|If You Have to Rely on Coercive Practices, You Are Not a Behavior Analyst
|Saturday, May 28, 2022
|3:00 PM–4:50 PM
|Meeting Level 2; Room 205A
|Area: EDC/PCH; Domain: Service Delivery
|Chair: Adam Michael Peal (The Behavioral Education Research Initiative; The Walden Learning Collective)
|Discussant: Janet S. Twyman (blast)
|CE Instructor: Janet S. Twyman, M.A.
Coercive practices can be damaging for the individuals who behavior analysts serve, inflict harm on the reputation of and trust in the scientific and applied endeavors of the field, and negatively impact desired clinical and education outcomes. Despite the growing awareness among practitioners, scientists, community members, and clients to classify coercive practices as harmful and undesirable, these practices persist all too frequently in the application of behavior analysis. The persistence of coercive practices can be examined and understood from a behavior analysis perspective, and thus may be used to help practitioners develop and strengthen new skills for treatment and instruction. Basic and applied behavior analysts can offer clinical and instructional techniques based in positive reinforcement to bypass the use of coercion and instead provide methods for teaching and shaping new behavior.This symposium will discuss historical, theoretical and scientific accounts for coercion rooted in behavior analysis, methods for constructing positive alternatives to coercive parenting, the integration of Acceptance and Commitment Training (ACT) to increase learner engagement in academic settings, and a description of a model that builds the skills of learners and practitioners in the absence of coercive practices.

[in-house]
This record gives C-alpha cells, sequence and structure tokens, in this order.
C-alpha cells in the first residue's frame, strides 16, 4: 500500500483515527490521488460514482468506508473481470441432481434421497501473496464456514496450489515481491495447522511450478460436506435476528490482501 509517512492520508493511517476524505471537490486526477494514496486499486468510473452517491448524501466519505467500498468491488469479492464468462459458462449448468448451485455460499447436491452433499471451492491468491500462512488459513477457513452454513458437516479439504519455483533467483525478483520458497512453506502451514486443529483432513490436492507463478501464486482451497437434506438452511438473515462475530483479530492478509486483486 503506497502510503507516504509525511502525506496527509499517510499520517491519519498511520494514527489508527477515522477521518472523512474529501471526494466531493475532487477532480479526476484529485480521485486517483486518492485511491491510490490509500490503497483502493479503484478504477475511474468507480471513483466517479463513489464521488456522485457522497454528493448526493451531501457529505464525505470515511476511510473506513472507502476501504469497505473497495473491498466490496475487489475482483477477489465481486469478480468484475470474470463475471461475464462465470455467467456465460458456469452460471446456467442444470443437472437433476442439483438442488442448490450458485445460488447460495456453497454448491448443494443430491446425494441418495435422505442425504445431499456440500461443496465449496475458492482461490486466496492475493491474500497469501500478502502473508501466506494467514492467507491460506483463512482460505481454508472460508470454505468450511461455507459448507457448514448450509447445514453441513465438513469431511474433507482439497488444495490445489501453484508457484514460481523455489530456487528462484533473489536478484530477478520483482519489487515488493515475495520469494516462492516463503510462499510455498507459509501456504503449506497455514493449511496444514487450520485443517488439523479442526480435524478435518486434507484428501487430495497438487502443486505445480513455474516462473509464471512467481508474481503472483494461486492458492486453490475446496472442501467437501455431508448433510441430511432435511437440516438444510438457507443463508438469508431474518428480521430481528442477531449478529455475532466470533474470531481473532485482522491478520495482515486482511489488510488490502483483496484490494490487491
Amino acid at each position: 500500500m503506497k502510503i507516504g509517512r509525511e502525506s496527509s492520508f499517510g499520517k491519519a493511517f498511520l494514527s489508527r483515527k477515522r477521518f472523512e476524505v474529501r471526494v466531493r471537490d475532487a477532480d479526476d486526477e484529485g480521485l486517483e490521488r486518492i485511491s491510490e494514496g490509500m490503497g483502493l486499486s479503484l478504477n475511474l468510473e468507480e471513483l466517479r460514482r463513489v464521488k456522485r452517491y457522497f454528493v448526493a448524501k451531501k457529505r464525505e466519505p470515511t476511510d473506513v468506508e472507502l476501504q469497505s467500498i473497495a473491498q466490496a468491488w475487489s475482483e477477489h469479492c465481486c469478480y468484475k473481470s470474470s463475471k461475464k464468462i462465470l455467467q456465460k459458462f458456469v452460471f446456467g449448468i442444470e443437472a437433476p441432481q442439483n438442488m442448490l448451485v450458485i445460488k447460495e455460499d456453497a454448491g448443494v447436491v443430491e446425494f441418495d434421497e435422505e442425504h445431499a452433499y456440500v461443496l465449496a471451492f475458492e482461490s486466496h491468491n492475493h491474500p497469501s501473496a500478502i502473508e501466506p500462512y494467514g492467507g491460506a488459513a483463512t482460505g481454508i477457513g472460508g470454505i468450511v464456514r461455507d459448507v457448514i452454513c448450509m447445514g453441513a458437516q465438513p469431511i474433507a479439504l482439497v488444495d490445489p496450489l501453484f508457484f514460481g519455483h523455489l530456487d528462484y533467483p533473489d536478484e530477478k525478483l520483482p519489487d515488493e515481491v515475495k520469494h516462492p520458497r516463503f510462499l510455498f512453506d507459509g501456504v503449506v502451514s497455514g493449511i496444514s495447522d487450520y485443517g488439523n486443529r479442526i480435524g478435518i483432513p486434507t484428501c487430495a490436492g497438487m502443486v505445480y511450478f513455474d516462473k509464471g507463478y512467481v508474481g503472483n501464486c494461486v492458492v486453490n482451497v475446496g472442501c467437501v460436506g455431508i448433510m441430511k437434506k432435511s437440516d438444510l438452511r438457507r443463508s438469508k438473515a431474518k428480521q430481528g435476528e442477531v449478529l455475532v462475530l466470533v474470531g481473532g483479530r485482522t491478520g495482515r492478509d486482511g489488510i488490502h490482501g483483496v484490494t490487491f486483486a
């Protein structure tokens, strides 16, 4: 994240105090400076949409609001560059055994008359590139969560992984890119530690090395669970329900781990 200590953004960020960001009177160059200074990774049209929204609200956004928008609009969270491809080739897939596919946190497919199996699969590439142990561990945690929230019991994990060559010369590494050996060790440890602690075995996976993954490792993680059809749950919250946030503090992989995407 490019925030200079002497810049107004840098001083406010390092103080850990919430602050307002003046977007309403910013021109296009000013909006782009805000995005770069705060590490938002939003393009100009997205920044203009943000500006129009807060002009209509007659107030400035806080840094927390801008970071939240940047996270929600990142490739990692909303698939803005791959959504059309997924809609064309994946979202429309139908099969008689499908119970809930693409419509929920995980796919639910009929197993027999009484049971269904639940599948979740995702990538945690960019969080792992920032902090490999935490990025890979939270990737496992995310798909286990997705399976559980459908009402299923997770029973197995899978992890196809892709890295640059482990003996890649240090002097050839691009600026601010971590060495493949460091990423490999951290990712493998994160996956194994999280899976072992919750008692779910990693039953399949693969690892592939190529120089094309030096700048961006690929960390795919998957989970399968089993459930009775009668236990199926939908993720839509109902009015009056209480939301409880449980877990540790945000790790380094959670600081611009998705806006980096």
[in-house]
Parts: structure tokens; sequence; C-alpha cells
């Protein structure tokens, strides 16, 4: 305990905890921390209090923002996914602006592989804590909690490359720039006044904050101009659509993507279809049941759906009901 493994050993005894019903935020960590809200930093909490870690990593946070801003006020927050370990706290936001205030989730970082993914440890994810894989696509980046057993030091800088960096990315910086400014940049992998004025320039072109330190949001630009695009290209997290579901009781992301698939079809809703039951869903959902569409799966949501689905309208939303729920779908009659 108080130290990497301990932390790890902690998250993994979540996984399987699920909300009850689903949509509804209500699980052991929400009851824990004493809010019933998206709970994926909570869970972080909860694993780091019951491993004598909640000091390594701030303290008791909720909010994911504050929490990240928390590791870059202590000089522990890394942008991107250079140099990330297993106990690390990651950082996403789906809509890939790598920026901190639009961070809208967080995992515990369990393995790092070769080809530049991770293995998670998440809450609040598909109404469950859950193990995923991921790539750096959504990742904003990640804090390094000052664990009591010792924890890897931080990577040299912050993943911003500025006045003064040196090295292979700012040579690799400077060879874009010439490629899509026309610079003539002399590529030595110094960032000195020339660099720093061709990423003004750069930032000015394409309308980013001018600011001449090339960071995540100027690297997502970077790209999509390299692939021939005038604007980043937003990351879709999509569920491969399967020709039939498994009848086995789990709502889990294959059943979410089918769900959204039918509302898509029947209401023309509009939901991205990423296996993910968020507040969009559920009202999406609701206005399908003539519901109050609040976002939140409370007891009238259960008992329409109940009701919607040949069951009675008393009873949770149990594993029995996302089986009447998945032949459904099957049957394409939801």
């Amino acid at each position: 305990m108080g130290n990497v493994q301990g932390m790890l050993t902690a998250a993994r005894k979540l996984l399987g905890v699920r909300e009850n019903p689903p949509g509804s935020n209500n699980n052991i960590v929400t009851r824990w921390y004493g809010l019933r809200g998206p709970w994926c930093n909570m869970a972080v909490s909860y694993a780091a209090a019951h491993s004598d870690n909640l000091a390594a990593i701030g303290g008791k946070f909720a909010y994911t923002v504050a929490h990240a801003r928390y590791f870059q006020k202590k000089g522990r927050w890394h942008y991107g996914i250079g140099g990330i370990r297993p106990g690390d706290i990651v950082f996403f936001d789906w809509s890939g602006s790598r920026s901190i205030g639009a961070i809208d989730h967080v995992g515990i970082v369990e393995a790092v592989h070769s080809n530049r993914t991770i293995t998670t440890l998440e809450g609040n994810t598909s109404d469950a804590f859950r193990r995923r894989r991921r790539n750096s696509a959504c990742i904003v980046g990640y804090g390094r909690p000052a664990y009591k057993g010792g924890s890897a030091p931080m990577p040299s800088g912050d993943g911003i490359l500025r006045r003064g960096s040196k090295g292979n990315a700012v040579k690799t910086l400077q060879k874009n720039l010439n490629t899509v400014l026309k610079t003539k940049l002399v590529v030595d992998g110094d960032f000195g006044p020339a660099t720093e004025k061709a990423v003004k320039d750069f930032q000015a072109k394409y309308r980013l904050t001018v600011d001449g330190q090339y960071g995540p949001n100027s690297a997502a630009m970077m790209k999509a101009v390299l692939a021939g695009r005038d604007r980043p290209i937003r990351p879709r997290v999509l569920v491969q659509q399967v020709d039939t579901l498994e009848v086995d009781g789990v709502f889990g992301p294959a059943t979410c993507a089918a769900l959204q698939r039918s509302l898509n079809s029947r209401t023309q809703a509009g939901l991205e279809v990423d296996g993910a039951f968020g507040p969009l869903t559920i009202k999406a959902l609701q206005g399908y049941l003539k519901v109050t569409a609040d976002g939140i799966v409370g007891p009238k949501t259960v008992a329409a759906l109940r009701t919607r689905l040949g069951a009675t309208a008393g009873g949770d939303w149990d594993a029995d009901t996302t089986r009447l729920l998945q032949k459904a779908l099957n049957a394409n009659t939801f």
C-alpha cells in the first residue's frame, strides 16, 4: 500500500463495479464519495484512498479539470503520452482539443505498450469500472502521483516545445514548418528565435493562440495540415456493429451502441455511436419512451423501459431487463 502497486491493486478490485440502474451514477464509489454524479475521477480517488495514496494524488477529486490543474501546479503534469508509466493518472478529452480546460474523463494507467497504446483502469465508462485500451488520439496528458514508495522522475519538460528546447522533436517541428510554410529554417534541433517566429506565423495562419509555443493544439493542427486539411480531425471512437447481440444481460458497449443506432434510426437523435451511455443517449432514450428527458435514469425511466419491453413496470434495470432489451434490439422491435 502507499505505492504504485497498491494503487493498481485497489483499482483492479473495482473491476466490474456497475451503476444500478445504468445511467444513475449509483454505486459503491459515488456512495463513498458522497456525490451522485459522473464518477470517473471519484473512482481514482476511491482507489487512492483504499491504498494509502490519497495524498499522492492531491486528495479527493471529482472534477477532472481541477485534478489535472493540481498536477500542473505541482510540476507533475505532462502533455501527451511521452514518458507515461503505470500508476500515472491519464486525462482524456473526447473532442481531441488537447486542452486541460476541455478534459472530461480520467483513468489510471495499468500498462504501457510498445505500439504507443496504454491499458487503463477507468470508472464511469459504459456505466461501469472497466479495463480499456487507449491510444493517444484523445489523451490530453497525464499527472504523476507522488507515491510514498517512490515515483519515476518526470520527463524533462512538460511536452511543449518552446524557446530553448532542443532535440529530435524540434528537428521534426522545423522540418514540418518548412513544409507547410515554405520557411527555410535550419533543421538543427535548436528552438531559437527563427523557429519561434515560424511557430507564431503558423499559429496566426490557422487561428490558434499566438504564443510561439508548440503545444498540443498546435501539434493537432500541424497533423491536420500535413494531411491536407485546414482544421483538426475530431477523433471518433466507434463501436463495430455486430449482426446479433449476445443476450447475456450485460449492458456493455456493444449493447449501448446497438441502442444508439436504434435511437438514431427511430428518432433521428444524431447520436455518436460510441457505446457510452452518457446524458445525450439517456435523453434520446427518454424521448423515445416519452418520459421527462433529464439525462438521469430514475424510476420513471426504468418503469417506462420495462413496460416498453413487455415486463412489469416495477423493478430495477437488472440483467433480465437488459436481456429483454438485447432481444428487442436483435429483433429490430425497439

|Instruction Level: Intermediate
|Keyword(s): coercion, instruction, positive reinforcement, punishment
Certified BCBAs and BCaBAs must be able to determine the contingencies (e.g., DRA) to develop desirable repertoires and weaken undesirable repertoires. In addition, they must have the ability to select and implement the most appropriate data collection procedures to be able to monitor the outcomes of the programming.
|Learning Objectives: 1. Participants will be able to select positive alternative contingencies (e.g., DRA and Thinning of reinforcement over time) instead of relying on coercive practices. 2. Participants will be able to describe and implement brief, low-effort exercises and tools focused on the core processes of ACT with both staff and consumers. 3. Participants will learn about the “Rights to Effective Education” as developed by the ABA Education Task Force in 1998.
A Theoretical Conceptualization of Coercion Rooted in Behavior Science
Israel Goldiamond’s account of coercion, which is empirically and philosophically based in behavior science and theory, has existed in the literature for nearly 60 years. Even though such an account exists, it appears to have not been widely adopted by behavior analysis professionals when determining the degree to which coercion occurs in clinical or education settings. By analyzing behavior-environment relations using Goldiamond’s formulation of coercion, clinicians and educators may be able to achieve a better understanding of the variables that impact the degree to which coercion occurs in a variety of treatment settings. A more detailed and robust account of coercion is likely necessary for behavior analysis professionals to avoid and mitigate deleterious outcomes of coercive practices. This talk will detail Israel Goldiamond’s lesser-known formulation on degrees of coercion (and thus freedom) as well as provide examples and recommendations for clinicians and educators.
Constructing Positive Alternatives to Coercive Parenting
|GLADYS WILLIAMS (CIEL)